And for the other part, we will have online competitive events with fresher participation in dancing, singing, poetry, photography etc. in the days leading up to Speranza. We’ll take entries from the freshers so they can share videos showcasing their talents.

Q7: You plan to introduce a system called the Action Taken Report. Can you explain this mechanism? Doesn’t BSW already have a feedback system?

We’ve already introduced this in our team. The Action Taken Report is the list of all the initiatives that we will organize or conduct down the year. For every initiative, it’ll contain the names of the team members responsible, the minutes of the last meeting, how long the initiative has been in progress, and the current status of the initiative. This sheet with all the details will be shared with all BSW team members. This will maintain transparency in the board.

Yes, such a system has been proposed a few times before, but I don’t think anyone else has implemented it so thoroughly.

Q8: Your manifesto mentions that you’ll create mandatory duties for BSW reps to increase participation. How do you plan to implement and enforce this?

In the starting of the tenure, we will allot to each rep that they need to conduct so-and-so activities. For example, in academic mentorship, we need to make a record of the attendance of mentors. We also need to maintain a performance sheet for those mentors. And on the operations side of things, we will have tasks related to Speranza, freshers’ orientation etc. So all of these will be made mandatory for reps.

Q9: Besides what we’ve talked about, do you have any big new initiatives in the works right now? Anything you’d like to share with our readers?

Yes, one of the big initiatives we’re working on right now is research mentorship, which will include PG students as well. In foreign universities, it’s common for PG and UG students to discuss research topics and collaborate with each other. So to facilitate this kind of communication, we are going to create a research mentorship program this year. Though such a scheme has been proposed by incoming G-Secs for the past two years, it has not yet been implemented, so we will shortly be submitting a proposal to the administration regarding this.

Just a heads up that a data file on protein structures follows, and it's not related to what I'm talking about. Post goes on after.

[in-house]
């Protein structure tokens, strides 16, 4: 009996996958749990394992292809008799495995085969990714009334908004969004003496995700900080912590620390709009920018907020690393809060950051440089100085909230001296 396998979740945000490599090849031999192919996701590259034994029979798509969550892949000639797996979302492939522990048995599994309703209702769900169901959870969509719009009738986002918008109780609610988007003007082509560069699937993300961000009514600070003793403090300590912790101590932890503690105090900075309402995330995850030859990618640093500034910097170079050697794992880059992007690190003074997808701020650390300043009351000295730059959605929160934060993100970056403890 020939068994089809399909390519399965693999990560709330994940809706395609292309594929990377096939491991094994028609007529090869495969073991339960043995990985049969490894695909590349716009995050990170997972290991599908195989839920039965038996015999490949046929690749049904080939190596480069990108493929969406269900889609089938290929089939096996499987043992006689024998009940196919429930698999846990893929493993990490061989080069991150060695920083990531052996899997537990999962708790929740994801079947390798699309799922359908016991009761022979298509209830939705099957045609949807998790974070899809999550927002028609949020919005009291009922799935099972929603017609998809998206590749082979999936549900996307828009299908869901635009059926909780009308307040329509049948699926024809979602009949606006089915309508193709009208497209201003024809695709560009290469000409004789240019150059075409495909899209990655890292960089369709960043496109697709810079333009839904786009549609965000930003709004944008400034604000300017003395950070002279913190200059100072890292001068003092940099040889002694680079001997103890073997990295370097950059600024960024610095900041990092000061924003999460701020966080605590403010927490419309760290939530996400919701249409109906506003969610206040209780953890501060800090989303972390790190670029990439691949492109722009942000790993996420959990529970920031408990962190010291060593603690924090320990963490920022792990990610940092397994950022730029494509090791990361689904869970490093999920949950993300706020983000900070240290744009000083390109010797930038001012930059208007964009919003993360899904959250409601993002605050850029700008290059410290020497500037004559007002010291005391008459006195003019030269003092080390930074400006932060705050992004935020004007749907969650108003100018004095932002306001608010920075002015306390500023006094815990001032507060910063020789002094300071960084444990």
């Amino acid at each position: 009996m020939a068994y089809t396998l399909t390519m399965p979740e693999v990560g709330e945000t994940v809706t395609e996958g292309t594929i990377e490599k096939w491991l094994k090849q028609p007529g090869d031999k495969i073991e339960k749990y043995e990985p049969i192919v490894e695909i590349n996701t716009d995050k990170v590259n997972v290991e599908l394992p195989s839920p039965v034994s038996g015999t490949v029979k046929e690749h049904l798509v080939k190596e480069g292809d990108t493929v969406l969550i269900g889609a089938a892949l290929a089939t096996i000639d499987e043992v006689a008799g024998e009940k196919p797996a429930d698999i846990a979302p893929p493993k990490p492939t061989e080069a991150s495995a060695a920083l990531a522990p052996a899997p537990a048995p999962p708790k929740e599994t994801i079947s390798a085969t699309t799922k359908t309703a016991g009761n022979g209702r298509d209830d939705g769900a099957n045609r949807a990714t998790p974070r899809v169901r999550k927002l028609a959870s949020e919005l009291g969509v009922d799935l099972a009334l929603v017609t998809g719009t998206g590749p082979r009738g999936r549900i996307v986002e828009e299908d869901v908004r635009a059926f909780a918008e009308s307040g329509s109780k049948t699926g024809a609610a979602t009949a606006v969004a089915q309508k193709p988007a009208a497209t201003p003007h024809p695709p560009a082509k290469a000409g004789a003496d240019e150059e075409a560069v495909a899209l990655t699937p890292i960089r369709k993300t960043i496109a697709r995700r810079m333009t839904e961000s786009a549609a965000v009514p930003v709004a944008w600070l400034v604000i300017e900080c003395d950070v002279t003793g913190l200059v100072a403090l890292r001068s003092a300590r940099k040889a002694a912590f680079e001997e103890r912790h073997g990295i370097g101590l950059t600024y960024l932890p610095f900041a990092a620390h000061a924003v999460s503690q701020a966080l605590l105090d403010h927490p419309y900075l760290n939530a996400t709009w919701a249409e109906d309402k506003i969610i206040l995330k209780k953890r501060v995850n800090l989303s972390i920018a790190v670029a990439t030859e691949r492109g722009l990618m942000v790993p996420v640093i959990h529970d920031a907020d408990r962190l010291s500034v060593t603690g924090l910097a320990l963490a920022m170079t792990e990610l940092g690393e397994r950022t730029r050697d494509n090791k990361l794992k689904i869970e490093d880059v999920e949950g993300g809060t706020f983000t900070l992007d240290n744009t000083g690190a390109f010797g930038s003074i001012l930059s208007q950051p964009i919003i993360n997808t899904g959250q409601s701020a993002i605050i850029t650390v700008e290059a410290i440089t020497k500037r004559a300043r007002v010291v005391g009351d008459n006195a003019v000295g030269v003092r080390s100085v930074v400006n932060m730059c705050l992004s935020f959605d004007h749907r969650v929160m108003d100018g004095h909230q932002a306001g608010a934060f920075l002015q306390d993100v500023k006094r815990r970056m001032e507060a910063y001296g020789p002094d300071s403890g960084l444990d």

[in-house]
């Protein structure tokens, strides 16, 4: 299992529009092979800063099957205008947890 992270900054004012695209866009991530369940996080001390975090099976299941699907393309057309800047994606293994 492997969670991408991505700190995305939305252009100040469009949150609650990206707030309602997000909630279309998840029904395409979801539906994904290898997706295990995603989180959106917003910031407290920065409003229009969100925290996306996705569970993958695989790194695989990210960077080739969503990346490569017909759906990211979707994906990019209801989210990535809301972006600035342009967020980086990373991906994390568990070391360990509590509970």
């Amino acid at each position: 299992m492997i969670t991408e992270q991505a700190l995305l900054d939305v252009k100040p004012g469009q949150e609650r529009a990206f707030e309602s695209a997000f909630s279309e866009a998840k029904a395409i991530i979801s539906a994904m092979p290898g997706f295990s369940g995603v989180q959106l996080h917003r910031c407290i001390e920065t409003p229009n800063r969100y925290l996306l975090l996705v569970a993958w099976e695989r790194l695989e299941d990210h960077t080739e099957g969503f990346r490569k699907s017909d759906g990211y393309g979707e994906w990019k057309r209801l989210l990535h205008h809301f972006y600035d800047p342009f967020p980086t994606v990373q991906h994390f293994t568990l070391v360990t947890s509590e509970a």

It’s clear even from a short conversation that Aayush is greatly concerned with the mental health and welfare of IITD’s students. His agenda emphasizes the need for better counselling and openness in speaking about mental health. He has also been closely involved in making the BSW’s online interactions more impactful and publicized. Moreover, he has several ideas for making the board’s mentorship programs more efficient and accountable.

1. This G-Sec’s recognition of the persistent issue of mental health on campus is admirable, and it’s heartening to hear a systematic plan for tackling this problem.

2. Concrete understanding of counselling processes and requirements is displayed. Planning for the latter part of the tenure - which will be offline - is also evident. However, one still wonders about the efficiency in creating an entire portal to fulfil what seems to be a trivial function.

3. There is distinct passion in this G-Sec regarding the possibilities of alumni sessions to help the students of IITD. One definitely feels optimistic about this idea, although it has to be noted that the initiative’s success in garnering interest remains to be seen.

4. It was a novel and wonderful experience to ask an incoming G-Sec how they plan to implement an idea and be told that it has already been done to the fullest. There is obviously ambition for the BSW’s website in this G-Sec, and also awareness of the scope for improvement.

5. The model for the fresher's orientation is a sound and doable idea which is certain to smoothen the way of many incoming freshers and make the burden of joining college online a little easier.

6. Although the method of outreach was described at length, one is still left unsure as to how the BSW planned to connect with the freshers personally and make them interested in participating in Speranza.

7. The feedback system is a mechanism which is fundamental to the working of any organisation if low-level in complexity. This G-Sec is clearly concerned with efficiency, though one wonders whether undue credit has been taken for modifying an existing system.

8. The creation of mandatory duties for BSW reps is a simple step which will have solid benefits; its inclusion in the manifesto exhibits attention to detail.

9. It’s always interesting to see an initiative that aims to wed the UG and PG halves of IIT Delhi, and the aforementioned program is especially interesting because of its research angle. If pulled off, it’ll certainly be laudable; all is up to the administration and proper implementation now.


Link to Manifesto:


Interview by Anoushka Barthakur